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U.S. Pending Home Sales Uptick in September

U.S. Pending Home Sales Uptick in September


According to the National Association of Realtors, pending home sales in the U.S. shifted higher in September 2016 following August's notable dip and are now at their fifth highest level over the past year. Increases in the South and West outgained declines in the Northeast and Midwest.
 
The Pending Home Sales Index, a forward-looking indicator based on contract signings, grew 1.5 percent to 110.0 in September from a slight downward revision of 108.4 in August. With last month's gain, the index is now 2.4 percent higher than last September (107.4) and has now risen year-over-year for 22 of the last 25 months.
 
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Lawrence Yun

Lawrence Yun, NAR chief economist, says a robust increase in the West and a healthy bump in the South pushed pending sales upward in September. "Buyer demand is holding up impressively well this fall with Realtors reporting much stronger foot traffic compared to a year ago," he said. "Although depressed inventory levels are keeping home prices elevated in most of the country, steady job gains and growing evidence that wages are finally starting to tick up are encouraging more households to consider buying a home."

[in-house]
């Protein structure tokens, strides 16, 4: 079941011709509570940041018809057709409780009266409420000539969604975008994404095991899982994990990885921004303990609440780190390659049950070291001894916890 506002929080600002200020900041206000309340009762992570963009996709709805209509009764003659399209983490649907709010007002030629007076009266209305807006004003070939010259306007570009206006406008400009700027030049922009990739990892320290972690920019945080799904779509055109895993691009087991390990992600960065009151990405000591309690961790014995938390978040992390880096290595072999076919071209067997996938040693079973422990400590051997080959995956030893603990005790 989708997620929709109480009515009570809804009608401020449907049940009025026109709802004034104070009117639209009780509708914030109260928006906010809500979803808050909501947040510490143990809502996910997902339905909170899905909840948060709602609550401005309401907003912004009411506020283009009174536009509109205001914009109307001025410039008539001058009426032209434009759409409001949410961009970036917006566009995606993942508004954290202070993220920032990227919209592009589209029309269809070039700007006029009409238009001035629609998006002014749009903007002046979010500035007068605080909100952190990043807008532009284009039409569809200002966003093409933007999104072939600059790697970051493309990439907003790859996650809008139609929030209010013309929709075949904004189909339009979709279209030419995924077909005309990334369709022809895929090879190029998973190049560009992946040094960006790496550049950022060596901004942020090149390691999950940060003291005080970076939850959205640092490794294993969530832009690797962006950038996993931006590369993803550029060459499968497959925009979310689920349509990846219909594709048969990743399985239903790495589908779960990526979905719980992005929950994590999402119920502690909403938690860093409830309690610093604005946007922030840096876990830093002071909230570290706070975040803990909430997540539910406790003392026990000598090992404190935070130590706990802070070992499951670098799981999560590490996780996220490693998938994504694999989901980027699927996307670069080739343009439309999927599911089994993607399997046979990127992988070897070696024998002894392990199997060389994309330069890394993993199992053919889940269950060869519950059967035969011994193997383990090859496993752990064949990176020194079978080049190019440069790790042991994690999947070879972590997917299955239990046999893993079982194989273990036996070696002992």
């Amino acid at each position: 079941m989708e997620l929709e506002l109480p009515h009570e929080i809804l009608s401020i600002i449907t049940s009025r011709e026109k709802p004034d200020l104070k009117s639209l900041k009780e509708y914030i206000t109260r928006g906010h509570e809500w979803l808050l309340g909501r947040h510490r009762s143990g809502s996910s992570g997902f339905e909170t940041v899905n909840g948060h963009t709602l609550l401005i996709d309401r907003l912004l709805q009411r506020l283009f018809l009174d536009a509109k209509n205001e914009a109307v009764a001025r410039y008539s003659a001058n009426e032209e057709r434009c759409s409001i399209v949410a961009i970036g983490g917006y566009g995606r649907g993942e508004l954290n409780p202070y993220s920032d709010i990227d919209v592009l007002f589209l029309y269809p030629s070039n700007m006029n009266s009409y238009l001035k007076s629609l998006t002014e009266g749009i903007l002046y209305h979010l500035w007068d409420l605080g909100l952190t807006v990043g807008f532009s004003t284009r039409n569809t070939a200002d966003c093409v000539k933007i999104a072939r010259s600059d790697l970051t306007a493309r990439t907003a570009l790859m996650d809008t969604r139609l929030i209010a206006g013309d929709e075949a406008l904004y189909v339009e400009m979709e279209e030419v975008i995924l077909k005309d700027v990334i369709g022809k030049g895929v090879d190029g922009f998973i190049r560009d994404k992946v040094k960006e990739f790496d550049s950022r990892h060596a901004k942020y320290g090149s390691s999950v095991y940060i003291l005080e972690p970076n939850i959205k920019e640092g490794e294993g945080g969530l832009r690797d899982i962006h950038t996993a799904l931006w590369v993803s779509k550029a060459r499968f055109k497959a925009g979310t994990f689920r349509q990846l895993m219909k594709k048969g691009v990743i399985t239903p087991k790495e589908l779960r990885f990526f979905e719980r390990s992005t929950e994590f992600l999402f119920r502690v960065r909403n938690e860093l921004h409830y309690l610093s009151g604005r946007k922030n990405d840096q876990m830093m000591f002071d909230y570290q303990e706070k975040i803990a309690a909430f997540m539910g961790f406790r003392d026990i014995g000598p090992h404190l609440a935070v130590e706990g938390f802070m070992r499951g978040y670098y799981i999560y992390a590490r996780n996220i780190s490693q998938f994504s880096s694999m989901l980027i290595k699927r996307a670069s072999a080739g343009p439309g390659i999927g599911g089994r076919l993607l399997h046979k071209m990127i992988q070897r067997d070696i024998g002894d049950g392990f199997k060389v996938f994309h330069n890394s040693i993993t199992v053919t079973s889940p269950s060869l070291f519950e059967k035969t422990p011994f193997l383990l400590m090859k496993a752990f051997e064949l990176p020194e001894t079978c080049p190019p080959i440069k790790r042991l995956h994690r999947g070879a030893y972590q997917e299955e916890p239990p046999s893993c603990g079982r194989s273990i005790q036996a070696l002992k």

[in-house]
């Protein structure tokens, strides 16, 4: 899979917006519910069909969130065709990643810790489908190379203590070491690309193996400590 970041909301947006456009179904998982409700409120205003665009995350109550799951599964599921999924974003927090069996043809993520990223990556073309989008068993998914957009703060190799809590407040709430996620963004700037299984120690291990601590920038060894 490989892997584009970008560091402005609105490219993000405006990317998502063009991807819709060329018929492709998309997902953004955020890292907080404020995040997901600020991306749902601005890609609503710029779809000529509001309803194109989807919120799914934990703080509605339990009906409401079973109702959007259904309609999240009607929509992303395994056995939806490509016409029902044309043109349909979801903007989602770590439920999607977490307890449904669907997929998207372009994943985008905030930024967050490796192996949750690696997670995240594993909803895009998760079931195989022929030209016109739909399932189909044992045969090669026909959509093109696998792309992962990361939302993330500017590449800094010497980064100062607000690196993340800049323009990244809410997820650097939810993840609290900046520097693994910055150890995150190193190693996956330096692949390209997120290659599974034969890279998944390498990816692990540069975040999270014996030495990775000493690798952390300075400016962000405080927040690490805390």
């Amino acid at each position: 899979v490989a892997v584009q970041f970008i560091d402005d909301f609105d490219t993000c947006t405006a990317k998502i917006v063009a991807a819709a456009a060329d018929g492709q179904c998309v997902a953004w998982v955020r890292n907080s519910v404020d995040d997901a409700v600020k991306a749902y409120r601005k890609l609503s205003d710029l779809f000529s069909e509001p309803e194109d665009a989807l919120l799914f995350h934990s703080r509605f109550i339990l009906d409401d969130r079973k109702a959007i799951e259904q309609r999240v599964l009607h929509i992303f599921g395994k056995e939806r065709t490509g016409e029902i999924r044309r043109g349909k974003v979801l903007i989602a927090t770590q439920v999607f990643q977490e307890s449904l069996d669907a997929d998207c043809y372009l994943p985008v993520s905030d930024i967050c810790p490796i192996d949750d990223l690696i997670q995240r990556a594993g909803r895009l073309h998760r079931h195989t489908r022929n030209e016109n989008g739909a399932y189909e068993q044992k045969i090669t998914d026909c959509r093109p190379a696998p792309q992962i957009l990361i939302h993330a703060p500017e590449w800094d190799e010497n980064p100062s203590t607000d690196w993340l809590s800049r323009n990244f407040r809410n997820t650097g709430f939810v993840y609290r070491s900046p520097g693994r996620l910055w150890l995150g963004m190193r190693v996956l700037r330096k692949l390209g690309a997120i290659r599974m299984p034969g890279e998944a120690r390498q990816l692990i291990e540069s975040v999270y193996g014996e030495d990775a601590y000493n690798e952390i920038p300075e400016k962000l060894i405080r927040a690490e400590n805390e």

In last week's report on September existing-home sales, according to Yun, there are many positive indicators showing that the housing market's overall health continues to improve as we near the end of 2016. In addition to sales matching their third highest pace (5.47 million) since February 2007 (5.79 million), distressed sales - foreclosures and short sales - fell to their lowest share since NAR began tracking them in October 2008 (4 percent). Furthermore, sales to first-time buyers reached 34 percent, which matched the highest share since July 2012 and was up convincingly from September 2015 (29 percent).
 
"The one major predicament in the housing market is without a doubt the painfully low levels of housing inventory in much of the country," added Yun. "It's leading to home prices outpacing wages, properties selling a lot quicker than a year ago and the home search for many prospective buyers being highly competitive and drawn out because of a shortage of listings at affordable prices."
 
The PHSI in the Northeast fell 1.6 percent to 96.5 in September, but is still 7.7 percent above a year ago. In the Midwest the index declined modestly (0.2 percent) to 104.6 in September, and is now 1.0 percent lower than September 2015.
 
Pending home sales in the South rose 1.9 percent to an index of 122.1 in September and are now 1.7 percent higher than last September. The index in the West jumped 4.7 percent in September to 107.3, and is now 4.0 percent above a year ago.

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